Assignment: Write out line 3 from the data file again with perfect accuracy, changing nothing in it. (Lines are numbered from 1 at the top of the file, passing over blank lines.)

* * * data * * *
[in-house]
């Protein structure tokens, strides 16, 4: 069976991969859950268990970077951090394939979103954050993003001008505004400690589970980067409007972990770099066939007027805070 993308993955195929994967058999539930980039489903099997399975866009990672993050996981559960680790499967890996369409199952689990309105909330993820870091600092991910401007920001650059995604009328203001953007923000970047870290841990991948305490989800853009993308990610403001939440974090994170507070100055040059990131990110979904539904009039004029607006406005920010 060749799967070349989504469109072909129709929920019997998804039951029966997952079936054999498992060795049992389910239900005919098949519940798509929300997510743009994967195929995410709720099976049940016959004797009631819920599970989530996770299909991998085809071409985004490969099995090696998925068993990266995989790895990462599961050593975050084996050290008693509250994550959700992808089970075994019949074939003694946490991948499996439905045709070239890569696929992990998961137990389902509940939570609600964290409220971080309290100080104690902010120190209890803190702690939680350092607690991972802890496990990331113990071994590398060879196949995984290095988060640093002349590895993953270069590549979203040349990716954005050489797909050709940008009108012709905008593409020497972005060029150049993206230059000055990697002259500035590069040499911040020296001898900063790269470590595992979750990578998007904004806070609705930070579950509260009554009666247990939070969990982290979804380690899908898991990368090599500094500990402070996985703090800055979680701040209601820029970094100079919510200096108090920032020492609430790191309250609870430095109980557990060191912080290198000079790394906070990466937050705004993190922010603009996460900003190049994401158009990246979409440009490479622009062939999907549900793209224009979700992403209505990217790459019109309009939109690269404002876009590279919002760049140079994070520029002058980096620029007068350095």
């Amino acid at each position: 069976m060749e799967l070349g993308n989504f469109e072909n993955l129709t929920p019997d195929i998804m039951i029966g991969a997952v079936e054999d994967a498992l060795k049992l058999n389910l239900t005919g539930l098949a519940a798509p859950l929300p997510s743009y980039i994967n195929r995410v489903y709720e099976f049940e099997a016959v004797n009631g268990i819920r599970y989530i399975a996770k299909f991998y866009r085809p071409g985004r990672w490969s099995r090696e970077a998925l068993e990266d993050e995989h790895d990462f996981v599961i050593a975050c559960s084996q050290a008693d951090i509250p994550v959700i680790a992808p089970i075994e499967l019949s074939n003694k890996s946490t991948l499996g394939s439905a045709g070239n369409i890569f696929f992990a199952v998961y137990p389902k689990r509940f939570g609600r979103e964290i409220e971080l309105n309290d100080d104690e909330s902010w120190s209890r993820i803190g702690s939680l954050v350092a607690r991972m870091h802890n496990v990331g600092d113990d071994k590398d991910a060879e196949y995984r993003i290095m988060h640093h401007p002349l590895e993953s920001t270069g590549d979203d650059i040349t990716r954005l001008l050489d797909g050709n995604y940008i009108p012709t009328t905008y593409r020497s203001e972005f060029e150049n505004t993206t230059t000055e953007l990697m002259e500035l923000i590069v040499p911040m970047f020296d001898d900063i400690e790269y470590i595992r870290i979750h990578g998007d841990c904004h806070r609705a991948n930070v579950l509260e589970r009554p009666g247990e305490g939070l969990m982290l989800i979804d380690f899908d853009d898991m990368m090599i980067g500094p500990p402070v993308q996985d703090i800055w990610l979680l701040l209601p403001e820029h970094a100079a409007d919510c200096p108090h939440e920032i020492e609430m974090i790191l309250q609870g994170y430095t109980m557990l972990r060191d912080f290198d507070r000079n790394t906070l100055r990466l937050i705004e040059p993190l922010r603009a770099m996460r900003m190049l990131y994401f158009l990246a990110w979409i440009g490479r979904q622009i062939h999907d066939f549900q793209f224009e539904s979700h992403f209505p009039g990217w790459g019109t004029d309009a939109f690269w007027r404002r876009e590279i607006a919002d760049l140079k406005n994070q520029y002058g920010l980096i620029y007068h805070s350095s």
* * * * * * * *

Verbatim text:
């Amino acid at each position: 069976m060749e799967l070349g993308n989504f469109e072909n993955l129709t929920p019997d195929i998804m039951i029966g991969a997952v079936e054999d994967a498992l060795k049992l058999n389910l239900t005919g539930l098949a519940a798509p859950l929300p997510s743009y980039i994967n195929r995410v489903y709720e099976f049940e099997a016959v004797n009631g268990i819920r599970y989530i399975a996770k299909f991998y866009r085809p071409g985004r990672w490969s099995r090696e970077a998925l068993e990266d993050e995989h790895d990462f996981v599961i050593a975050c559960s084996q050290a008693d951090i509250p994550v959700i680790a992808p089970i075994e499967l019949s074939n003694k890996s946490t991948l499996g394939s439905a045709g070239n369409i890569f696929f992990a199952v998961y137990p389902k689990r509940f939570g609600r979103e964290i409220e971080l309105n309290d100080d104690e909330s902010w120190s209890r993820i803190g702690s939680l954050v350092a607690r991972m870091h802890n496990v990331g600092d113990d071994k590398d991910a060879e196949y995984r993003i290095m988060h640093h401007p002349l590895e993953s920001t270069g590549d979203d650059i040349t990716r954005l001008l050489d797909g050709n995604y940008i009108p012709t009328t905008y593409r020497s203001e972005f060029e150049n505004t993206t230059t000055e953007l990697m002259e500035l923000i590069v040499p911040m970047f020296d001898d900063i400690e790269y470590i595992r870290i979750h990578g998007d841990c904004h806070r609705a991948n930070v579950l509260e589970r009554p009666g247990e305490g939070l969990m982290l989800i979804d380690f899908d853009d898991m990368m090599i980067g500094p500990p402070v993308q996985d703090i800055w990610l979680l701040l209601p403001e820029h970094a100079a409007d919510c200096p108090h939440e920032i020492e609430m974090i790191l309250q609870g994170y430095t109980m557990l972990r060191d912080f290198d507070r000079n790394t906070l100055r990466l937050i705004e040059p993190l922010r603009a770099m996460r900003m190049l990131y994401f158009l990246a990110w979409i440009g490479r979904q622009i062939h999907d066939f549900q793209f224009e539904s979700h992403f209505p009039g990217w790459g019109t004029d309009a939109f690269w007027r404002r876009e590279i607006a919002d760049l140079k406005n994070q520029y002058g920010l980096i620029y007068h805070s350095s």